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How to join a local table to a remote table by way of a linked server


How to join a local table to a remote table by way of a linked server

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Stan Kulp-439977
Stan Kulp-439977
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Comments posted to this topic are about the item How to join a local table to a remote table by way of a linked server
balajipalakkattu
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Thanks for the details. I am using linked server for accessing data from remote servers. But I wonder whether I need to handle the transactions manually, if I use linked servers for writing data.!! what you think ?
Nakul Vachhrajani
Nakul Vachhrajani
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You may be interested in reading one of my posts, which explores the use of EXECUTE...AT clause for executing queries against linked servers: http://beyondrelational.com/blogs/nakul/archive/2011/01/10/executing-queries-against-linked-servers.aspx

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Nakul Vachhrajani.
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henkvl
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Hi, any specific reason way you don't use the openquery command?
Nakul Vachhrajani
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I believe the reason would be because OPEN queries require that Adhoc queries be enabled on the SQL Server, which, depending upon the environment and the situation, might be considered a security loop-hole.

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Nakul Vachhrajani.
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DavidBridgeTechnology.com
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Linked serverd id quite a big subject with the security levels, ditributed transactions etc.and I think this post could have gone in to a little more detail without detracting from the subject matter.

I think Openquery was worth mentioning and I dont think it was avoided on account of security as the way this linked server example has been set up is highly inssecure anyway.

2 interesting points I think are worth making though.

As a general rule, don't do linked security in the way noted in the article as all connections will be executed remotely with this remote user regardless of the loacal user. Better to map all allowed local users to a remote login and best to use windows security locally if possible.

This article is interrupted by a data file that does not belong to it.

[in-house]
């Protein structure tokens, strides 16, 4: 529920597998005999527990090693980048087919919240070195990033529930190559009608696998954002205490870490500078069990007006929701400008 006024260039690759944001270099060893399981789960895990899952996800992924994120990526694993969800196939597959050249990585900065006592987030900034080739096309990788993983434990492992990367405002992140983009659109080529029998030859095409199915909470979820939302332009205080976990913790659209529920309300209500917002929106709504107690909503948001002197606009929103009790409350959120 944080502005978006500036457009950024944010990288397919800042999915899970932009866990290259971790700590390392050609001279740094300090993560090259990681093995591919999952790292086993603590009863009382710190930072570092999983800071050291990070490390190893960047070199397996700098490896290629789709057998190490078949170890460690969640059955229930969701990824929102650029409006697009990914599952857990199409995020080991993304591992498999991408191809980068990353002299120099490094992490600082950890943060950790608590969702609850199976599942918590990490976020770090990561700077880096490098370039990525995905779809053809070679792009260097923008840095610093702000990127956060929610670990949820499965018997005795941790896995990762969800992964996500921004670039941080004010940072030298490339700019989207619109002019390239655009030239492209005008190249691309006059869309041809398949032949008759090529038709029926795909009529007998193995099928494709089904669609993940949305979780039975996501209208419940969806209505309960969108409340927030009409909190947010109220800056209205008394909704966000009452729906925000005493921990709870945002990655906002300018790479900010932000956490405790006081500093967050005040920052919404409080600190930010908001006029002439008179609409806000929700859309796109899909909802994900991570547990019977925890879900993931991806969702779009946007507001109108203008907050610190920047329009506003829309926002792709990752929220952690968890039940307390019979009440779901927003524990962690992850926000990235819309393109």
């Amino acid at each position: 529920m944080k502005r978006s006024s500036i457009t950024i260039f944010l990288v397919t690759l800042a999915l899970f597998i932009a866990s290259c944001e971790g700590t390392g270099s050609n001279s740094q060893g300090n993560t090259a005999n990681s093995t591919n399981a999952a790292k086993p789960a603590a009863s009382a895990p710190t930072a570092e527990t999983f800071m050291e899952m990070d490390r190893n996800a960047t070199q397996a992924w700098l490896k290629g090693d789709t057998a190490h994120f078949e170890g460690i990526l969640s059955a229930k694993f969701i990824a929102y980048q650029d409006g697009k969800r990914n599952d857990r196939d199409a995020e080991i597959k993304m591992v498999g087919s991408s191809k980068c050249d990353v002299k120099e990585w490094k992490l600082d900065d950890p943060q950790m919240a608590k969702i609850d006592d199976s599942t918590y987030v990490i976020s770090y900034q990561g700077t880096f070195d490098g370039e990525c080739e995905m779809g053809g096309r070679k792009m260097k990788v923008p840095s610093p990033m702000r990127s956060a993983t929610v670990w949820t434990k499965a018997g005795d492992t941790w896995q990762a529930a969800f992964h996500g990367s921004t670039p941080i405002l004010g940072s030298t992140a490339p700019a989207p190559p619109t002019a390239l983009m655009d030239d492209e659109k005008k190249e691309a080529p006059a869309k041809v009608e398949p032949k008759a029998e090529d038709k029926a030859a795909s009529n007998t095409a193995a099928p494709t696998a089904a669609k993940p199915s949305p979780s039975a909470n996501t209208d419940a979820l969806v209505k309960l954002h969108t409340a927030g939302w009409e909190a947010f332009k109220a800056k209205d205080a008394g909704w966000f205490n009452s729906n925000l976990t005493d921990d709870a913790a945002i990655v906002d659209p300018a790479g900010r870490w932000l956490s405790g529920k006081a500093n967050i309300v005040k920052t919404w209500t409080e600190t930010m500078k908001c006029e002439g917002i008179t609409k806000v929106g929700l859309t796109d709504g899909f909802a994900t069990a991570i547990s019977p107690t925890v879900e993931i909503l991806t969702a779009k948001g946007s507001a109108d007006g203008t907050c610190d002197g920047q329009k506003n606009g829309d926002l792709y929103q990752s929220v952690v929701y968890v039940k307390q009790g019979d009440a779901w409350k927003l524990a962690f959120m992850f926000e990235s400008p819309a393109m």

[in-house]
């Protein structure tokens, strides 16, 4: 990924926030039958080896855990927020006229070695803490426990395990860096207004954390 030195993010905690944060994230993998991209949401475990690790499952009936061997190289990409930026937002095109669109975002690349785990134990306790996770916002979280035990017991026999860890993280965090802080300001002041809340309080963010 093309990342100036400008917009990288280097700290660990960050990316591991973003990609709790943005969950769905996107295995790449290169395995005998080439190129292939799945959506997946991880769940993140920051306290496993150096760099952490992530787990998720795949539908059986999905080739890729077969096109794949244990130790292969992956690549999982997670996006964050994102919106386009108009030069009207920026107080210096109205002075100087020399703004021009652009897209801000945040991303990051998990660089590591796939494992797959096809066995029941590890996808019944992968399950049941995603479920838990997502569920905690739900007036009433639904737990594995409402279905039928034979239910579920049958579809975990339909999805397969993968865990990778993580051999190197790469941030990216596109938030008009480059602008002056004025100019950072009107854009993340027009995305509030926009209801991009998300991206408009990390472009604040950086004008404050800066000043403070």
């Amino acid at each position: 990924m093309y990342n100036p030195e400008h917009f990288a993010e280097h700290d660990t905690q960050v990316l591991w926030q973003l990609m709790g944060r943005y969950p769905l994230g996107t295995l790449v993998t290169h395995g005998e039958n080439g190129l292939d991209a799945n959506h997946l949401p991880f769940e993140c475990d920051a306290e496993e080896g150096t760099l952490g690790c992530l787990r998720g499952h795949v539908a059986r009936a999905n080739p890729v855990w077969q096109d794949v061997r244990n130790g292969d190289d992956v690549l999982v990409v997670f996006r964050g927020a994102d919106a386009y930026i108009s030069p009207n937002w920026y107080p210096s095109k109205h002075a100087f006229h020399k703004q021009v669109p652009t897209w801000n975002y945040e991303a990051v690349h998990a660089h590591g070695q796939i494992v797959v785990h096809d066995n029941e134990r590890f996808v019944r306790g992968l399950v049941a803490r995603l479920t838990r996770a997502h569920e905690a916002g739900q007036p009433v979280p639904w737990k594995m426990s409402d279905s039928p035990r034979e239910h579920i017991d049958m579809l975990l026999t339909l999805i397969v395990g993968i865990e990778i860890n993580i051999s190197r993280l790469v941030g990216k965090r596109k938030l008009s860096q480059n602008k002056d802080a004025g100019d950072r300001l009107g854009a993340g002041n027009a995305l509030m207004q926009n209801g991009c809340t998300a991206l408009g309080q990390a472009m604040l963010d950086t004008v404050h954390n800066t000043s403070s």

Secondly there isa gothcha thats worth noting. The linked server with inner join will not work woth XML columns. You would have to use openquery and convert the remote xml field to varchar and then convert it back again.

And finally I would like to mention that, touched on in the article, the copying of a remote table to a local temp table can often be a good idea as this avoids the need for a distributed transaction and therefore reduces overhead and complexity of the security system.

Otherwise I thought the article was a pretty good introduction.

Dave

David Bridge
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Ken Jensen
Ken Jensen
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Copying the entire remote table into a local temp table is not an option when the remote table has millions of rows. Have a look at the REMOTE join hint. There are a couple of caveats with this hint, but if one can properly index the remote table, using this join hint provides very good performance.
Eric M Russell
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I agree that it's best to map local logins to an account on the remote server, rather than have all logins access the linked server using a default security context. Otherwise, even an account with nothing but PUBLIC access will have equal access to the linked server.

Mapping local logins to remote accounts can be done even when the remote server doesn't have (or doesn't support) windows authentication. Here is how one my linked servers are configured where the remote server is Oracle. A windows domain account, MYCORP\ReportingUser, can access the linked server under the context of the remote Oracle account, RPT_USER.

Local server login to remote server login mappings:

Local Login: MYCORP\ReportingUser
Impersonate: No
Remote User: RPT_USER (account on remote Oracle server)
Remote Password: ########

For a login not defined in the above list, connections will:
- Not be made


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sherifffruitfly
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When I require live data, I almost always join against OPENQUERY resultsets - much, much, MUCH faster than directly joining to the remote server.

Or else an SSIS job.

-sff
benavraham50
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Nice article. I find in actual use where the person creating the linked server is a company level DBA that providing scripts is a necessary component. Also be aware that you may need to add multiple users (we did). There is also some detail in regards to linking to non-SQL Server servers (Oracle?) that would be useful to see.

Joshua
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